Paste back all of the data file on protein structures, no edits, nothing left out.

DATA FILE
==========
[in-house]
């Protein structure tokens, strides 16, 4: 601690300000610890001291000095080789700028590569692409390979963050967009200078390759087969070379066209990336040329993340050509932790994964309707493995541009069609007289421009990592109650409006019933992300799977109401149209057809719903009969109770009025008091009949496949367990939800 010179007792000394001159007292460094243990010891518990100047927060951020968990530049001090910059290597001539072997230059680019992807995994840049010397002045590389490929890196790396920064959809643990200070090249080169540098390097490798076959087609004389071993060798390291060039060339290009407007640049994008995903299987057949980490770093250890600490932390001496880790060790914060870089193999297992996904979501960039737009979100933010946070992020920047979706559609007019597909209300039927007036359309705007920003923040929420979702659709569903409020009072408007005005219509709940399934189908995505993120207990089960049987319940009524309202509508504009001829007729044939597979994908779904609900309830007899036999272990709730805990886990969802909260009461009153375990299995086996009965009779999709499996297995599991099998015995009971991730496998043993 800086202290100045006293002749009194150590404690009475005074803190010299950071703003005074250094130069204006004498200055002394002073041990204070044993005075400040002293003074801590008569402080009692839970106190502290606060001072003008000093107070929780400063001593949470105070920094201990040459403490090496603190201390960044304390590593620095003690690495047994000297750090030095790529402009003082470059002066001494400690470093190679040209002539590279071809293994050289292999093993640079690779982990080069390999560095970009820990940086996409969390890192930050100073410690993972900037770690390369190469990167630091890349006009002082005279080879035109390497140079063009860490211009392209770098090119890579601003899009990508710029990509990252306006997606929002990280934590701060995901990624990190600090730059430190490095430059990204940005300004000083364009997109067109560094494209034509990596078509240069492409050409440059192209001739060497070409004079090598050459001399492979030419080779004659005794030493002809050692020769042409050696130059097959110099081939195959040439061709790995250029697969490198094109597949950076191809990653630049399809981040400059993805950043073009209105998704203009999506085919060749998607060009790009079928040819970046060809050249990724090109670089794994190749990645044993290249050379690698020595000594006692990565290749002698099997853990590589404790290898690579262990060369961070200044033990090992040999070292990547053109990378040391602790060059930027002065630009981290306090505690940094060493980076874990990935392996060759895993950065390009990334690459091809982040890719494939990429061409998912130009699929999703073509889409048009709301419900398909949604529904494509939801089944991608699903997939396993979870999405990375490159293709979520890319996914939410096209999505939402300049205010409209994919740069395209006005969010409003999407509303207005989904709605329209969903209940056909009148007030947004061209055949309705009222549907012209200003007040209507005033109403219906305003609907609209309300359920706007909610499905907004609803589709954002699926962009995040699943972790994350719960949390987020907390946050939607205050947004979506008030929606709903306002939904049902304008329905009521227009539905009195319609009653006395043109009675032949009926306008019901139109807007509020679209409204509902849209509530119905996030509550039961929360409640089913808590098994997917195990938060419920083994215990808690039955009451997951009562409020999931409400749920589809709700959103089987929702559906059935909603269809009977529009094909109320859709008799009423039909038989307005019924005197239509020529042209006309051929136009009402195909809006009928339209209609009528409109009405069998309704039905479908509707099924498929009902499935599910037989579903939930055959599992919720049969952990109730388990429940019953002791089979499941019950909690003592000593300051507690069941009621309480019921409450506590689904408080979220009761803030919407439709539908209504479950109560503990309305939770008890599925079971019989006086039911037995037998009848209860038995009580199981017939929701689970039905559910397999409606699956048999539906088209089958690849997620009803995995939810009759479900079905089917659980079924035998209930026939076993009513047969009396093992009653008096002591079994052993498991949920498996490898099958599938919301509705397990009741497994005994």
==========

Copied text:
[in-house]
């Protein structure tokens, strides 16, 4: 601690300000610890001291000095080789700028590569692409390979963050967009200078390759087969070379066209990336040329993340050509932790994964309707493995541009069609007289421009990592109650409006019933992300799977109401149209057809719903009969109770009025008091009949496949367990939800 010179007792000394001159007292460094243990010891518990100047927060951020968990530049001090910059290597001539072997230059680019992807995994840049010397002045590389490929890196790396920064959809643990200070090249080169540098390097490798076959087609004389071993060798390291060039060339290009407007640049994008995903299987057949980490770093250890600490932390001496880790060790914060870089193999297992996904979501960039737009979100933010946070992020920047979706559609007019597909209300039927007036359309705007920003923040929420979702659709569903409020009072408007005005219509709940399934189908995505993120207990089960049987319940009524309202509508504009001829007729044939597979994908779904609900309830007899036999272990709730805990886990969802909260009461009153375990299995086996009965009779999709499996297995599991099998015995009971991730496998043993 800086202290100045006293002749009194150590404690009475005074803190010299950071703003005074250094130069204006004498200055002394002073041990204070044993005075400040002293003074801590008569402080009692839970106190502290606060001072003008000093107070929780400063001593949470105070920094201990040459403490090496603190201390960044304390590593620095003690690495047994000297750090030095790529402009003082470059002066001494400690470093190679040209002539590279071809293994050289292999093993640079690779982990080069390999560095970009820990940086996409969390890192930050100073410690993972900037770690390369190469990167630091890349006009002082005279080879035109390497140079063009860490211009392209770098090119890579601003899009990508710029990509990252306006997606929002990280934590701060995901990624990190600090730059430190490095430059990204940005300004000083364009997109067109560094494209034509990596078509240069492409050409440059192209001739060497070409004079090598050459001399492979030419080779004659005794030493002809050692020769042409050696130059097959110099081939195959040439061709790995250029697969490198094109597949950076191809990653630049399809981040400059993805950043073009209105998704203009999506085919060749998607060009790009079928040819970046060809050249990724090109670089794994190749990645044993290249050379690698020595000594006692990565290749002698099997853990590589404790290898690579262990060369961070200044033990090992040999070292990547053109990378040391602790060059930027002065630009981290306090505690940094060493980076874990990935392996060759895993950065390009990334690459091809982040890719494939990429061409998912130009699929999703073509889409048009709301419900398909949604529904494509939801089944991608699903997939396993979870999405990375490159293709979520890319996914939410096209999505939402300049205010409209994919740069395209006005969010409003999407509303207005989904709605329209969903209940056909009148007030947004061209055949309705009222549907012209200003007040209507005033109403219906305003609907609209309300359920706007909610499905907004609803589709954002699926962009995040699943972790994350719960949390987020907390946050939607205050947004979506008030929606709903306002939904049902304008329905009521227009539905009195319609009653006395043109009675032949009926306008019901139109807007509020679209409204509902849209509530119905996030509550039961929360409640089913808590098994997917195990938060419920083994215990808690039955009451997951009562409020999931409400749920589809709700959103089987929702559906059935909603269809009977529009094909109320859709008799009423039909038989307005019924005197239509020529042209006309051929136009009402195909809006009928339209209609009528409109009405069998309704039905479908509707099924498929009902499935599910037989579903939930055959599992919720049969952990109730388990429940019953002791089979499941019950909690003592000593300051507690069941009621309480019921409450506590689904408080979220009761803030919407439709539908209504479950109560503990309305939770008890599925079971019989006086039911037995037998009848209860038995009580199981017939929701689970039905559910397999409606699956048999539906088209089958690849997620009803995995939810009759479900079905089917659980079924035998209930026939076993009513047969009396093992009653008096002591079994052993498991949920498996490898099958599938919301509705397990009741497994005994």